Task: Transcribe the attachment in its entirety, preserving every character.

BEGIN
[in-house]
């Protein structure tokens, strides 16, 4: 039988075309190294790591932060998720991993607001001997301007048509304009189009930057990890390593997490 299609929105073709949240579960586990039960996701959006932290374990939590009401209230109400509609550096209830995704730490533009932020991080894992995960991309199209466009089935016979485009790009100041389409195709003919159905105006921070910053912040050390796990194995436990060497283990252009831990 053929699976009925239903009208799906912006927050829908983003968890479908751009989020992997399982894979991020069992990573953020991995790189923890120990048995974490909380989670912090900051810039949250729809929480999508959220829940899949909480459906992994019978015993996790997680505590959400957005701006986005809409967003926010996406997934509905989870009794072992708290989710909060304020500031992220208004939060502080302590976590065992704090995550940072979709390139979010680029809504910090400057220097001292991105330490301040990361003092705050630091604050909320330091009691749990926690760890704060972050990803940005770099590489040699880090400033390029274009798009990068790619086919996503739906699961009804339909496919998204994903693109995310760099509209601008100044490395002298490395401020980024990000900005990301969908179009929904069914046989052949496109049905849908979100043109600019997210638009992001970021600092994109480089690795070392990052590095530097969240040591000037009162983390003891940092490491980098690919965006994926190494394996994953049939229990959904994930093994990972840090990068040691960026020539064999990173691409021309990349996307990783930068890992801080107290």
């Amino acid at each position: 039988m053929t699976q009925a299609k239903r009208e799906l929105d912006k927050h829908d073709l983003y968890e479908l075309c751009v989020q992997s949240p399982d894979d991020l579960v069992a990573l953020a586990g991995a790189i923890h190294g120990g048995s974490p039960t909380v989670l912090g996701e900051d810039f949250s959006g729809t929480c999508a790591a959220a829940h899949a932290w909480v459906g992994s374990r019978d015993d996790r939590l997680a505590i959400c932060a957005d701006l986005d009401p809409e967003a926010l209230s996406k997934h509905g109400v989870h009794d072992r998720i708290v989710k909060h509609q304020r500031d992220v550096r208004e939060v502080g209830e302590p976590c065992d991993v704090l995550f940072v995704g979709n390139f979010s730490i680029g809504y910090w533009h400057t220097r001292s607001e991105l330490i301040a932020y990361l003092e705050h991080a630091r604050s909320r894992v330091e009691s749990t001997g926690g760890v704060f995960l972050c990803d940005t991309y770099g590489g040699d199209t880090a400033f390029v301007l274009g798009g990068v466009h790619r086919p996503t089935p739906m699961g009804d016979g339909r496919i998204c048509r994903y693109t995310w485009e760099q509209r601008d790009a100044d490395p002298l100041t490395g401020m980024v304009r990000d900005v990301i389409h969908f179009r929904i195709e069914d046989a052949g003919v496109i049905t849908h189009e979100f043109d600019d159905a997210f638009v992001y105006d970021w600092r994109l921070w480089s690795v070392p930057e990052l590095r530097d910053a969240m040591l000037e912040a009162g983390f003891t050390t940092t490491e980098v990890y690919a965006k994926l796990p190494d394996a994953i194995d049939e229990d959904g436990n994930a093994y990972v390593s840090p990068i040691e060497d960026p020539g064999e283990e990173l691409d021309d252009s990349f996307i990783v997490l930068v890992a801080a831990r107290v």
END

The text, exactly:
[in-house]
């Protein structure tokens, strides 16, 4: 039988075309190294790591932060998720991993607001001997301007048509304009189009930057990890390593997490 299609929105073709949240579960586990039960996701959006932290374990939590009401209230109400509609550096209830995704730490533009932020991080894992995960991309199209466009089935016979485009790009100041389409195709003919159905105006921070910053912040050390796990194995436990060497283990252009831990 053929699976009925239903009208799906912006927050829908983003968890479908751009989020992997399982894979991020069992990573953020991995790189923890120990048995974490909380989670912090900051810039949250729809929480999508959220829940899949909480459906992994019978015993996790997680505590959400957005701006986005809409967003926010996406997934509905989870009794072992708290989710909060304020500031992220208004939060502080302590976590065992704090995550940072979709390139979010680029809504910090400057220097001292991105330490301040990361003092705050630091604050909320330091009691749990926690760890704060972050990803940005770099590489040699880090400033390029274009798009990068790619086919996503739906699961009804339909496919998204994903693109995310760099509209601008100044490395002298490395401020980024990000900005990301969908179009929904069914046989052949496109049905849908979100043109600019997210638009992001970021600092994109480089690795070392990052590095530097969240040591000037009162983390003891940092490491980098690919965006994926190494394996994953049939229990959904994930093994990972840090990068040691960026020539064999990173691409021309990349996307990783930068890992801080107290």
């Amino acid at each position: 039988m053929t699976q009925a299609k239903r009208e799906l929105d912006k927050h829908d073709l983003y968890e479908l075309c751009v989020q992997s949240p399982d894979d991020l579960v069992a990573l953020a586990g991995a790189i923890h190294g120990g048995s974490p039960t909380v989670l912090g996701e900051d810039f949250s959006g729809t929480c999508a790591a959220a829940h899949a932290w909480v459906g992994s374990r019978d015993d996790r939590l997680a505590i959400c932060a957005d701006l986005d009401p809409e967003a926010l209230s996406k997934h509905g109400v989870h009794d072992r998720i708290v989710k909060h509609q304020r500031d992220v550096r208004e939060v502080g209830e302590p976590c065992d991993v704090l995550f940072v995704g979709n390139f979010s730490i680029g809504y910090w533009h400057t220097r001292s607001e991105l330490i301040a932020y990361l003092e705050h991080a630091r604050s909320r894992v330091e009691s749990t001997g926690g760890v704060f995960l972050c990803d940005t991309y770099g590489g040699d199209t880090a400033f390029v301007l274009g798009g990068v466009h790619r086919p996503t089935p739906m699961g009804d016979g339909r496919i998204c048509r994903y693109t995310w485009e760099q509209r601008d790009a100044d490395p002298l100041t490395g401020m980024v304009r990000d900005v990301i389409h969908f179009r929904i195709e069914d046989a052949g003919v496109i049905t849908h189009e979100f043109d600019d159905a997210f638009v992001y105006d970021w600092r994109l921070w480089s690795v070392p930057e990052l590095r530097d910053a969240m040591l000037e912040a009162g983390f003891t050390t940092t490491e980098v990890y690919a965006k994926l796990p190494d394996a994953i194995d049939e229990d959904g436990n994930a093994y990972v390593s840090p990068i040691e060497d960026p020539g064999e283990e990173l691409d021309d252009s990349f996307i990783v997490l930068v890992a801080a831990r107290v």